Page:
[meteorite-list] Hammer fall term (this poor poor horse)
From: Michael Farmer <mike_at_meteoritecentral.com>
Date: Fri, 15 Jun 2012 05:22:19 +0200
How do you come up with this? I was at the New Orleans house 40 hours after t fell. While it was not seen to hit the house, the homeowner had gone to work at 7 am and returned home at 5 pm finding his house full of rocks and destruction. The neighbors reported huge crashing noise like a car accident at ~4 pm I think, and several airline pilots reported a fireball.
I am pretty sure that the fact that the meteorite went through 3 floors that day
That the noncom had enough evidence to know that the New Orleans meteorite fell on that date between the hours of 7 am and 5 pm.
How can you guys take the simplest thing like fall and find and yap about it for days?
Perhaps some people need to try knitting for a hobby, seems less controversial.
Sent from my iPhone
On Jun 14, 2012, at 9:09 PM, Michael Gilmer <meteoritemike at gmail.com> wrote:
> Hi John and List,
> Good question. Let me attempt to answer. If I fail, perhaps Capt.
> Blood will chime in or another hammerhead will jump to the rescue.
> All hammers are falls, because if a hammer falls and nobody is around
> to notice it, it will never be discovered....and is therefore not a
> hammer or a fall.
> Let me put it this way - New Orleans is a recent example of an
> unwitnessed hammer that is considered a fall. When the New Orleans
> meteorite fell, penetrated the house and left a path of minor
> destruction (writing desk, etc), nobody was home. The owners were out
> and did not come home to find the cosmic damage until later. In this
> particular case, nobody directly witnessed the fall or the damage
> being done. If I recall correctly, there were no indirect witnesses
> as well - no radar track, no fireball video, no other witnesses on the
> ground. The find was determined to be a fall based on - the freshness
> of the material found, the testimony of the homeowners, and the
> obvious damage caused by this material.
> Met Bull states that the New Orleans meteorite is a fall, so it is
> therefore a "observed fall" or "witnessed fall" in officially-approved
> nomenclature and accepted use amongst the majority of collectors and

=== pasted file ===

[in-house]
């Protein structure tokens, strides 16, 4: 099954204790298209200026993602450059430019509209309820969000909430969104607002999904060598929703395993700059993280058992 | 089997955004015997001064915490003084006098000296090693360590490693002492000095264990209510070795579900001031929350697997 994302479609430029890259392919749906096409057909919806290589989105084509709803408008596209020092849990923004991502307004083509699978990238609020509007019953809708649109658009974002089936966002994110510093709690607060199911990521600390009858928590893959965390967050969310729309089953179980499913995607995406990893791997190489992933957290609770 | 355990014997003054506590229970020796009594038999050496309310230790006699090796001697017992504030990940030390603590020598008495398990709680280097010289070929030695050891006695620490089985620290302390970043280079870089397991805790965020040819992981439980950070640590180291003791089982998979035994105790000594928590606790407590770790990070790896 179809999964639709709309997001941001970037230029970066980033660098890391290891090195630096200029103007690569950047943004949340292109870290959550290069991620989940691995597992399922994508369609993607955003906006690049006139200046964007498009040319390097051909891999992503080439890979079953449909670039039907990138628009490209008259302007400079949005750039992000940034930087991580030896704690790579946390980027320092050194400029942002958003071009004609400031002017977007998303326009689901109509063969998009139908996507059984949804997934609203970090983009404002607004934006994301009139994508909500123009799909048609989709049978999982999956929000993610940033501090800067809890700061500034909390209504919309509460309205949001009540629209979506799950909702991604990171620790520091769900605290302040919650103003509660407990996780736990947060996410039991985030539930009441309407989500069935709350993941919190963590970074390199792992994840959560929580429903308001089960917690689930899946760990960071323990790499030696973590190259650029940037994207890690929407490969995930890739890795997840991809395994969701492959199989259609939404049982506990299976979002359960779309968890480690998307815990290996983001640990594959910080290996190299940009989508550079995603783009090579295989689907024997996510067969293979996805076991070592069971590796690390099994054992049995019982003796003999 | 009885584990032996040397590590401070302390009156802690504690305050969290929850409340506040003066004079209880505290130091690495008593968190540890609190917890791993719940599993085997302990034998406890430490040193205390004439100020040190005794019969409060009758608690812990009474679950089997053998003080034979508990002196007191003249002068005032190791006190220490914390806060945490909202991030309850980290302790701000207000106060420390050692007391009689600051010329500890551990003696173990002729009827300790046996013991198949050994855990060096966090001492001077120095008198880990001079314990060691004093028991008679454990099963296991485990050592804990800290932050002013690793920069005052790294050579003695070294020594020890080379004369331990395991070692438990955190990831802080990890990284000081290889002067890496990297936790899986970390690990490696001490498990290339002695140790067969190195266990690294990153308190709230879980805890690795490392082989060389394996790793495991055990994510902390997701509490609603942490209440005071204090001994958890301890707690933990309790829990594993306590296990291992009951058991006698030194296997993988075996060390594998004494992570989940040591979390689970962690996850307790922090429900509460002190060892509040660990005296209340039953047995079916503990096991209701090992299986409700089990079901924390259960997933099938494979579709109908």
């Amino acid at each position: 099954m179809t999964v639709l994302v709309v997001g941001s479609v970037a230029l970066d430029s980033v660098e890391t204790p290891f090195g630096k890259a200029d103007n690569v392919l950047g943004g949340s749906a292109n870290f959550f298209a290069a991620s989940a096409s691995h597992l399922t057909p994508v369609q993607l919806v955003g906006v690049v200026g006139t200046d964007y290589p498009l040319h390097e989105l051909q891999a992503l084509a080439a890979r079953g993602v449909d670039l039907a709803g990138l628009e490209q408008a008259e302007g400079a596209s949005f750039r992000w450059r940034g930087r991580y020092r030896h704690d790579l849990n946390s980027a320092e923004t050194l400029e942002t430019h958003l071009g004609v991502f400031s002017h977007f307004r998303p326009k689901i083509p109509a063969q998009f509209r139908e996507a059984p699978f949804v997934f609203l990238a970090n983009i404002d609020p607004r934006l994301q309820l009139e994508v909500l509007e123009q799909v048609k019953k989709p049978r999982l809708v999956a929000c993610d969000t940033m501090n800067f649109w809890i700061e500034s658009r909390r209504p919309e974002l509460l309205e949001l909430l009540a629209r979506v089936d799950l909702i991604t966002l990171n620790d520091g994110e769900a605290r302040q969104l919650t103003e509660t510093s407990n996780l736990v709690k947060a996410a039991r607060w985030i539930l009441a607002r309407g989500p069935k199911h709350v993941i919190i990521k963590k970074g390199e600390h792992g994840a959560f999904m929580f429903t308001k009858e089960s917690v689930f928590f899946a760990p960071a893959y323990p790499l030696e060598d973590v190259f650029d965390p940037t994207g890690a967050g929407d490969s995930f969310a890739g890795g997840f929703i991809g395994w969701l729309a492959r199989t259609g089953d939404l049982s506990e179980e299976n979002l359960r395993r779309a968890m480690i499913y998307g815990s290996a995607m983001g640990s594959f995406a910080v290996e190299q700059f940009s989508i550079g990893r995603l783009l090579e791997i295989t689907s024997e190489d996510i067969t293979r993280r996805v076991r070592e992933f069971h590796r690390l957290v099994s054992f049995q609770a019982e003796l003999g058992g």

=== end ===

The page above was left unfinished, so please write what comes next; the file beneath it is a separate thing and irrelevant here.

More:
> dealers. Additionally, some hammerheads may refer to it as a "hammer
> fall". Also of note, New Orleans is a single stone fall, therefore
> the New Orleans meteorite is a "hammer stone" because it struck a
> house and manmade objects.
> Under different circumstances, the New Orleans meteorite may have gone
> unnoticed and unreported. The lower 9th Ward of New Orleans is
> desolate today, as a result of lingering damage from hurricane
> Katrina. Large stretches of homes and businesses are vacant and
> falling into disrepair. There are squatters, homeless persons, gang
> elements, and other transients that reside in the area. The same is
> true for other areas of New Orleans to varying degrees. If the stone
> had fallen in one of these houses, with no first-hand witnesses, it is
> likely to lay undiscovered and be carted off to the landfill when the
> city finally bulldozes the property. In such a case, the fall and
> damage were never noticed, it is never reported, no material is ever
> recovered, and the meteorite is never officially recognized or named.
> Also keep in mind, the criteria for officially approving a meteorite
> as a "fall" has changed to some degree over the years. Or could say,
> the criteria was more rigidly enforced in some publications than
> others. There are several cases of witnessed falls where the witness
> reports are several years or more removed from recovery of specimens
> on the ground. Some fall dates have uncertain dates or just a date
> range (summer of 18xx, etc). Some finds could be regarded as falls
> and there is some debate or uncertainty around the circumstances (or
> find location) that resulted in a fall classification being rejected.
> So, what I am getting at in a rambling fashion is this - if it is a
> hammer in the true and accepted sense, then it could be called a
> "hammer fall" or "witnessed fall" or "observed fall" or just a "fall"
> - depending on whether or not the term is being used officially or
> just casually.
> Best regards,
> PS - I think this horse is now officially pulverized beyond
> recognition. To continue this discussion line any further will
> require someone to acquire a new horse for consideration and possible
> Galactic Stone & Ironworks - MikeG
> Web: http://www.galactic-stone.com
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> On 6/14/12, John Hendry <pict at pict.co.uk> wrote:
>> Any hammer finds recorded? i.e. there's a big stone in the attic and a hole
>> in the roof, but nobody saw it fall.
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Received on Thu 14 Jun 2012 11:22:19 PM PDT